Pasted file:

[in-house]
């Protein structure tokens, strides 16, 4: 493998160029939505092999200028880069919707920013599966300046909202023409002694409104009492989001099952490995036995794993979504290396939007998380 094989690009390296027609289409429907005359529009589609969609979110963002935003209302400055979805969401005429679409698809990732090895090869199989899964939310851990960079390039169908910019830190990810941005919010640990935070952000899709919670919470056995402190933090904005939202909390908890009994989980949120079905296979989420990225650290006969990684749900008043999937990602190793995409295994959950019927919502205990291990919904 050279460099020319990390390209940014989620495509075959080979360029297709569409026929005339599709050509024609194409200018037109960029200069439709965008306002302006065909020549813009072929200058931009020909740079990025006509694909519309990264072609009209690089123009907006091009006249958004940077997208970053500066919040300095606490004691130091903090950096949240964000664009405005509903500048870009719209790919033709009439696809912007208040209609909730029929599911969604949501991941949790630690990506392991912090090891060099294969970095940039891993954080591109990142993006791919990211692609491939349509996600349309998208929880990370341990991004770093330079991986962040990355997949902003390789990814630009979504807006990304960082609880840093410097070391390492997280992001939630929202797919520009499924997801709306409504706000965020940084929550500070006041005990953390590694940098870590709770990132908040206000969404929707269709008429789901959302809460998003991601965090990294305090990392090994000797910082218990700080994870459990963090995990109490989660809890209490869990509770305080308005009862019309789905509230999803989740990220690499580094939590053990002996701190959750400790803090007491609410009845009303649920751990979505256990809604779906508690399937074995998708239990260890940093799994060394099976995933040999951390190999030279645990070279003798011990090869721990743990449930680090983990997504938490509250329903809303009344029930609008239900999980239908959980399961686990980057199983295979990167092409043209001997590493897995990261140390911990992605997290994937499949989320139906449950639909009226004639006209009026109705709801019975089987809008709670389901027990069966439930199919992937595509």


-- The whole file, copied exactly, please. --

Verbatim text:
[in-house]
């Protein structure tokens, strides 16, 4: 493998160029939505092999200028880069919707920013599966300046909202023409002694409104009492989001099952490995036995794993979504290396939007998380 094989690009390296027609289409429907005359529009589609969609979110963002935003209302400055979805969401005429679409698809990732090895090869199989899964939310851990960079390039169908910019830190990810941005919010640990935070952000899709919670919470056995402190933090904005939202909390908890009994989980949120079905296979989420990225650290006969990684749900008043999937990602190793995409295994959950019927919502205990291990919904 050279460099020319990390390209940014989620495509075959080979360029297709569409026929005339599709050509024609194409200018037109960029200069439709965008306002302006065909020549813009072929200058931009020909740079990025006509694909519309990264072609009209690089123009907006091009006249958004940077997208970053500066919040300095606490004691130091903090950096949240964000664009405005509903500048870009719209790919033709009439696809912007208040209609909730029929599911969604949501991941949790630690990506392991912090090891060099294969970095940039891993954080591109990142993006791919990211692609491939349509996600349309998208929880990370341990991004770093330079991986962040990355997949902003390789990814630009979504807006990304960082609880840093410097070391390492997280992001939630929202797919520009499924997801709306409504706000965020940084929550500070006041005990953390590694940098870590709770990132908040206000969404929707269709008429789901959302809460998003991601965090990294305090990392090994000797910082218990700080994870459990963090995990109490989660809890209490869990509770305080308005009862019309789905509230999803989740990220690499580094939590053990002996701190959750400790803090007491609410009845009303649920751990979505256990809604779906508690399937074995998708239990260890940093799994060394099976995933040999951390190999030279645990070279003798011990090869721990743990449930680090983990997504938490509250329903809303009344029930609008239900999980239908959980399961686990980057199983295979990167092409043209001997590493897995990261140390911990992605997290994937499949989320139906449950639909009226004639006209009026109705709801019975089987809008709670389901027990069966439930199919992937595509």